Matthew here reports some more incidents reflecting Jesus' authority to heal.
Jesus Responds to Faith (9:27-29)
See further comment on 20:29-34. The blind men's initial act of faith is approaching Jesus with a plea for mercy (5:7; 20:31; Mk 10:47), recognizing that they are dependent on his kindness rather than on any merit of their own (contrast Greek prayer-comment on Mt 6:7). Their initial faith also includes a recognition of Jesus' identity. Here two blind beggars confess Jesus' messianic identity (Son of David) before Peter does (16:16; compare Jn 4:25-26). Yet despite their initial acts of faith, Jesus forces them to clarify that they not only seek his help and recognize his identity but also acknowledge his ability to heal this otherwise irreversible disability (Mt 9:28). Jesus refuses to heal without faith; he is not a magician, but one who seeks to glorify his Father (compare 13:58).
Jesus Can Cure Anything (9:30)
His ability to cure includes both natural ailments (vv. 27-30) and demonically induced ailments (vv. 32-33), even though we may not always be able to discern the difference apart from divine guidance. Matthew relates these narratives in large measure to encourage us concerning the character and power of the One we serve.
Jesus Avoids Publicity, but Word Spreads Anyway (9:30-33)
In regard to the messianic secret, see comment on 8:1-4. Despite Jesus' attempt to preserve some measure of the secret (9:30), perhaps to delay unnecessary hostility (v. 34), word spread and his popularity increased (vv. 31, 33).
Ridicule Is the Only Tactic Left to Jesus' Opponents (9:34)
Matthew writes not only to encourage his community that Jesus can meet their needs but also to remind them that the opposition they face is not new; Jesus himself had to face it. Jesus' most religious contemporaries were so sure they were right that they were by now sure that he was wrong, preferring to explain his works as emanating from a source other than God (12:24; Mk 3:22; Jn 7:20; 8:48, 52; 10:20).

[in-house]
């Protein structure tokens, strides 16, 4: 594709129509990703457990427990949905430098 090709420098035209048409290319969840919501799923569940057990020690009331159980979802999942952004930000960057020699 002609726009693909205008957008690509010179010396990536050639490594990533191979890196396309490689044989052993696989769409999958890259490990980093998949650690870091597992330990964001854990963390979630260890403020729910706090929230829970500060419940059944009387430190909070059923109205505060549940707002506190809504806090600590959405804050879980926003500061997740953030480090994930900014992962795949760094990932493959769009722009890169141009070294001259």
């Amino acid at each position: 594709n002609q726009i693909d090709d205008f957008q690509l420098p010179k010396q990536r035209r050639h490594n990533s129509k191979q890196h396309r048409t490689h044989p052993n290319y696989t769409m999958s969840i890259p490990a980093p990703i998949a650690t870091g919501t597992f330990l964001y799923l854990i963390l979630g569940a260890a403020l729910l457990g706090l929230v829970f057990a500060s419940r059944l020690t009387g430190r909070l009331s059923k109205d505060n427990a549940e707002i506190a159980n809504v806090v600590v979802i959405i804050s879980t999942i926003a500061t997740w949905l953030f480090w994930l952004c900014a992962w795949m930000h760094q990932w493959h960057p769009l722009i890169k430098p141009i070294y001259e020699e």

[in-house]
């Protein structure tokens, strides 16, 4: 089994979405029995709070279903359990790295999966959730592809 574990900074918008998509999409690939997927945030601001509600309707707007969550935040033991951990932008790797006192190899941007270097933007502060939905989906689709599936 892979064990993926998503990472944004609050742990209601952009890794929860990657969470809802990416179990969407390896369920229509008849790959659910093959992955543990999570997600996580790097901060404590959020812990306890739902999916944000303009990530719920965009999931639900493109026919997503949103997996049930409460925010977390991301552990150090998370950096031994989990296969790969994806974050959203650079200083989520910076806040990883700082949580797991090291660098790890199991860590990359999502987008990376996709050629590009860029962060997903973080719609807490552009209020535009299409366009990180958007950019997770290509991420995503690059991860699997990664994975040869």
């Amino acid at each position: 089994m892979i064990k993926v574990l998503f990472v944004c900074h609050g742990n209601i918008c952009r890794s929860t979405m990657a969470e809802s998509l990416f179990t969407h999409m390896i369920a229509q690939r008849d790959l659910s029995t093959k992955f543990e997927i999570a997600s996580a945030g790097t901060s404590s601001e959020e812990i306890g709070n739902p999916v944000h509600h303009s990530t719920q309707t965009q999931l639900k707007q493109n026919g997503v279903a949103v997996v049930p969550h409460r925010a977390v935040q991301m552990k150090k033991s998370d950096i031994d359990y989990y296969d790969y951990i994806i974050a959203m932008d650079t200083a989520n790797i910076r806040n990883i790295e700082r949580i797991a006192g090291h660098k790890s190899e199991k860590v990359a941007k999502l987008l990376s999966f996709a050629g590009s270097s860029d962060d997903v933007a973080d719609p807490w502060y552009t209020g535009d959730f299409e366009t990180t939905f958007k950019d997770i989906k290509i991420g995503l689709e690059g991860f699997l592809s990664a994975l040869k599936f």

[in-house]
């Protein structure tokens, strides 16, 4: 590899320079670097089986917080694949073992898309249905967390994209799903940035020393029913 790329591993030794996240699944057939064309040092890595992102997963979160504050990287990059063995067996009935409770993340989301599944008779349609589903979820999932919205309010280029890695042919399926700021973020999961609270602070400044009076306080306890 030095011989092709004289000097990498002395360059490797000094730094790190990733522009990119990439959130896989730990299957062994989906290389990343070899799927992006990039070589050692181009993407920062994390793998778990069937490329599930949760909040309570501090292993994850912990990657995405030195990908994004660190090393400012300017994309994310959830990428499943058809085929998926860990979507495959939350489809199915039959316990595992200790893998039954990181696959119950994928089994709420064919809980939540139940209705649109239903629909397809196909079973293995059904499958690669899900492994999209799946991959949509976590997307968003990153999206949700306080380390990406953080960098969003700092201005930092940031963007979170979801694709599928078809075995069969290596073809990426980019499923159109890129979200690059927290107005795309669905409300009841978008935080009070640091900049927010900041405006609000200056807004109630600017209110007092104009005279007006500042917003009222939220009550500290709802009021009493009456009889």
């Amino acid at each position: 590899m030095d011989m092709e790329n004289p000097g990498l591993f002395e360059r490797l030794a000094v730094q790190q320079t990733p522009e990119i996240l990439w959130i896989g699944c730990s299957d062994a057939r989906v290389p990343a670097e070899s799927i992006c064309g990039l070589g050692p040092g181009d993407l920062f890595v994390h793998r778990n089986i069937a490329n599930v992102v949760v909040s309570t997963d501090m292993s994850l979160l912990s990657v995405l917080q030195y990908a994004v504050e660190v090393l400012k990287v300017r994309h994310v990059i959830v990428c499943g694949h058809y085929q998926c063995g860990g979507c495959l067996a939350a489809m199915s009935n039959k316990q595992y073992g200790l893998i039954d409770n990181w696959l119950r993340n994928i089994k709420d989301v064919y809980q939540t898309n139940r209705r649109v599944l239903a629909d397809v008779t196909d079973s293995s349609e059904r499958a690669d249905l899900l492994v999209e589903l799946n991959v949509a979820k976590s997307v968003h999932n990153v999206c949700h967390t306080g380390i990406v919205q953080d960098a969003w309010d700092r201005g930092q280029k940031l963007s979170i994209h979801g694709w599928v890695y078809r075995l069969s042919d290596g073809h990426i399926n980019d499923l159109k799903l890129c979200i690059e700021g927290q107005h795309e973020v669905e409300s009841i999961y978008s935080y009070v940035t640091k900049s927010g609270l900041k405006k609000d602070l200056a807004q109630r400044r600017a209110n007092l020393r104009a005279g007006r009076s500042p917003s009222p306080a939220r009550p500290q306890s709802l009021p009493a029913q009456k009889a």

When enemies of the Christian message cannot win a debate according to traditional rules of evidence, some of them change the rules, and those who follow them blindly usually assume that they are correct. When the academy became largely anti-Christian, many Christians reacted against academics; meanwhile those who learned of Christianity only from secular academic sources were often misinformed about its character. When possible, a better response than withdrawal would be for Christians to respond reasonably to opposing arguments and maintain that posture despite the opposition, recognizing that many other hearers will listen to the truth (Mt 9:33; Acts 17:32-34).
The Pharisees were hardly antisupernaturalists; they believed miracles could happen. The consensus seems to have been, however, that though some might seek to adduce miracles in support of their claims, scholarly tradition took precedence over miracles (as in t. Yebamot 14:6). We ourselves recognize that charlatans and false prophets can work signs and wonders (Mt 24:24). But it is too easy, even for Christians, to use charlatans as an excuse to ignore the real workings of God. One can understand the sentiments of religious people in Jesus' day; after all, they may have reasoned, if God were still doing miracles like those he had done through Elijah and Elisha, surely he would have been doing it through them. They, after all, were sure that they were the ones with correct doctrine. When we become so sure of our theological system that we cannot listen to anyone else no matter how cogent their evidence, we may risk repeating the kind of mistake many of Jesus' contemporaries made.
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